Je ne m’étais encore jamais attendu à être un enseignant, mais je me suis decouvert une nouvelle utilité qui pouvait changer, à son échelle, le mode de vie de ces personnes. C’est amusant de penser que jamais je n’aurais pu être professeur en France sans au moins un MASTER ou quelque chose de semblable, alors que le peu que je connaissais ici, me faisait mener des cours d’écriture, de mathématiques, de géographie, etc.
Et je donnais également des leçons de français hors classe pour les arabophones, travaillant dur pour faire ma soupe entre l’Arabe, l’Anglais et le Français.
Pendant plus d’un mois, tout en travaillant dur pour rendre la vie dans le camp meilleure et durable, j’ai découvert comment la crise avait changé et comment l’accord UE-Turquie avait impacté sur la vie des gens. Je me suis rendu compte de la différence entre aider dans une situation d’urgence et supporter un travail humanitaire à long terme: deux choses complètement différentes, mais aussi importante et cruciale.

Pendant un mois entier, j’ai compris qu’il n’était plus seulement question d’aider les «réfugiés»: nous vivions avec eux. Ils faisaient partie de nos vies, une partie des gens que nous voyions toute la journée. C’étaient nos amis et, il était délicat de garder une distinction claire car vous étiez disposé à passer du temps avec eux, tout simplement en profitant de bons moments, à vous rapprocher d’eux … mais vous deviez garder à l’esprit que vous ne pouviez pas être trop proche … garder un ” espace ” et rester neutre. Ils étaient encore «réfugiés» et vous étiez toujours «volontaire humanitaire» et cela signifiait que vous aviez des responsabilités à leur égard.

C’était douloureux parfois et souvent, une chose difficile à faire. Nous étions tellement proches d’eux, faisions tant de choses ensemble, dessiner, nager, chanter, jardiner, apprendre, blaguer … bref, toutes les bonnes choses qu’on fait dans la vie avec les gens qu’on aime, a la différence qu’ici, vous n’étiez pas autorisé à les considérer- comme vos amis: pour les ONG, ils étaient d’abord des «personnes dans le besoin» que nous devions aider.

Je dirais que cette situation m’a permis de me questionner sur l’importance de la relation humaine lors d’une crise comme celle-ci. Ça m’a fait me demander s’il était possible d’aider les gens avec humanité sans perdre notre efficacité. Pour aider «vos amis» à traverser une situation critique, d’être juste et équitable à tous. Peut-on aider une personne qu’on aime comme on aide le dernier des connards?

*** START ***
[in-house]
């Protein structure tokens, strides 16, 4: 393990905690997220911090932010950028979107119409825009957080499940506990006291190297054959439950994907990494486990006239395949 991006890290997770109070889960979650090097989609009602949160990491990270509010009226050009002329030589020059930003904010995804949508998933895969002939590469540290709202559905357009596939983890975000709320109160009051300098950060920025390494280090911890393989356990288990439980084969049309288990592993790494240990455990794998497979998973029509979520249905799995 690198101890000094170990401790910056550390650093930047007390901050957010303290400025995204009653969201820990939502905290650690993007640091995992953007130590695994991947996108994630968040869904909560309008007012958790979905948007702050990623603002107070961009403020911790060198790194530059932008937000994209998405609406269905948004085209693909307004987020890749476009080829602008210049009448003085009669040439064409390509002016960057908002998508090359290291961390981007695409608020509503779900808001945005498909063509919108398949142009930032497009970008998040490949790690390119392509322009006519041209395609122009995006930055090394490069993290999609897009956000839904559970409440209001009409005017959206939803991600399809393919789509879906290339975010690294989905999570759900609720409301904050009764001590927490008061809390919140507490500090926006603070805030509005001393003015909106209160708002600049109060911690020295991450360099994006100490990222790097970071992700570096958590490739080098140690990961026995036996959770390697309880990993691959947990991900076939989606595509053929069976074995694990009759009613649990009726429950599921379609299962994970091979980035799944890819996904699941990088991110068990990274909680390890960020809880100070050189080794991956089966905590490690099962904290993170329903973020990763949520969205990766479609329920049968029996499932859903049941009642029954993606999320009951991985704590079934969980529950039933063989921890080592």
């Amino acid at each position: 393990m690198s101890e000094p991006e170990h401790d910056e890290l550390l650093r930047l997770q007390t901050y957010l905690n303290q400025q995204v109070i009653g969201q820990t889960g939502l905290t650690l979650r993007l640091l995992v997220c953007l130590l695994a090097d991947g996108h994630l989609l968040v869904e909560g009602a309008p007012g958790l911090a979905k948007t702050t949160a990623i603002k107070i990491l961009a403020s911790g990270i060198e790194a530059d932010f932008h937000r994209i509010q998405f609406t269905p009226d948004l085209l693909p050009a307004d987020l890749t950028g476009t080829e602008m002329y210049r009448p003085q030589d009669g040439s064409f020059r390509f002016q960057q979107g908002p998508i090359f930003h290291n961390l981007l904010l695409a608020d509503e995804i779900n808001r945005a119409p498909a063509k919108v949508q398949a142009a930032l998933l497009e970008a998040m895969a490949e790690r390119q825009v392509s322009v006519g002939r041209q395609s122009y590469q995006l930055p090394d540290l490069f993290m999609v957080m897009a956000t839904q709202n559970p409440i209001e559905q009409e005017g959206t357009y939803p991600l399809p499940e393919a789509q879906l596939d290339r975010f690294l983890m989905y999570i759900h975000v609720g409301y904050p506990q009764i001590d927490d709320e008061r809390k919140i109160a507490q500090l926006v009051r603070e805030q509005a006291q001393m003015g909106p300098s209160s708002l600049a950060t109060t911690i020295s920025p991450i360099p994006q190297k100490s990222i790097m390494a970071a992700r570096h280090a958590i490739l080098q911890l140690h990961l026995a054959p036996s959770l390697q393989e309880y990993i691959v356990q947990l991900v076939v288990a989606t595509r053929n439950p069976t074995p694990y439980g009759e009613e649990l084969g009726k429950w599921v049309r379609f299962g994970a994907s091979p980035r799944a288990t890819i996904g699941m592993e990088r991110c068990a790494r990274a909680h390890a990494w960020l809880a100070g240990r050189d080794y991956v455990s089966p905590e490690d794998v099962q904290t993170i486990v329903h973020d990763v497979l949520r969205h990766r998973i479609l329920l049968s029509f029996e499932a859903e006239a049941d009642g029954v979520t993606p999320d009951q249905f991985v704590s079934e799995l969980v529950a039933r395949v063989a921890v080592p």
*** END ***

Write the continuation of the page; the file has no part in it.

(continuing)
Je pense que c’est l’une des choses les plus difficiles dans le travail humanitaire.

Chapter XXII – Ganges – France

Being back to tranquility is an unpleasant feeling.

I mean, of course, I enjoy resting and having the time to settle down and to breath for a while but knowing what’s going on in the other places I belong to is a knife straight in the heart. I can’t stop thinking about everyone and I can’t help but to keep trying to help them from here.

Then the last couple of weeks has been busy setting up new tools to gather funds and money to help “my friends” still stacked all over the place.

I couldn’t find that many ways …

  • One is to share the experience and to run workshop and conferences about the situation in high school, college and university. It’s something I started doing more and more, knowing that sharing migrants stories and to enable students to help and to connect with them is one of the most important thing.
  • The second is about online fundraising and I then, start setting up a way for people to sustain the work on a monthly basis using the Patreon platform (as you can see on the orange button).FireShot Capture 1 - Exile 2.0 – منفى – Documentary On Migra_ - https___felixbrassier.wordpress.com_
  • The third option might be the less practical but the most efficient: fundraising events.



This last option is not the easiest one.


From planning the evening’ performances, calling the venue, buying the food, cooking the meals till finally running the event, you don’t have that much space … It takes a lot of time, energy and commitment … things that I’d rather keep for the people in need. But, hey … you can’t be everywhere at the same time and you’ve to work things out with what you’ve got.

So I decided to create and to run the first physical fundraising event related to the Exile 2.0 project to specifically help the boys from the Takadoum neighborhood in Rabat, Morocco … ->


Let’s be honest, I’m everything but comfortable with this …

But I’m lucky enough to be surrounded by friends who gave me a hand.

So far, the D-day, I was all but ready, and even if my fellows were confident, I wasn’t.


I bought the food at the last minute before going to prepare the couscous, which would have been impossible without the help of Nadira and Fabrice who shown up to help just like a miracle.


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Steph, Tonio and Miloun, artists poets and musicians, helped me to run the “show” till the documentary screening, singing, playing music and reading poetry to the public while I was trying to fix the Internet connexion …

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Well, I never expected we would get the entire place packed with people and just enough food to serve them.


And It was such a great thing to realize that again, here, people were listening and willing to help.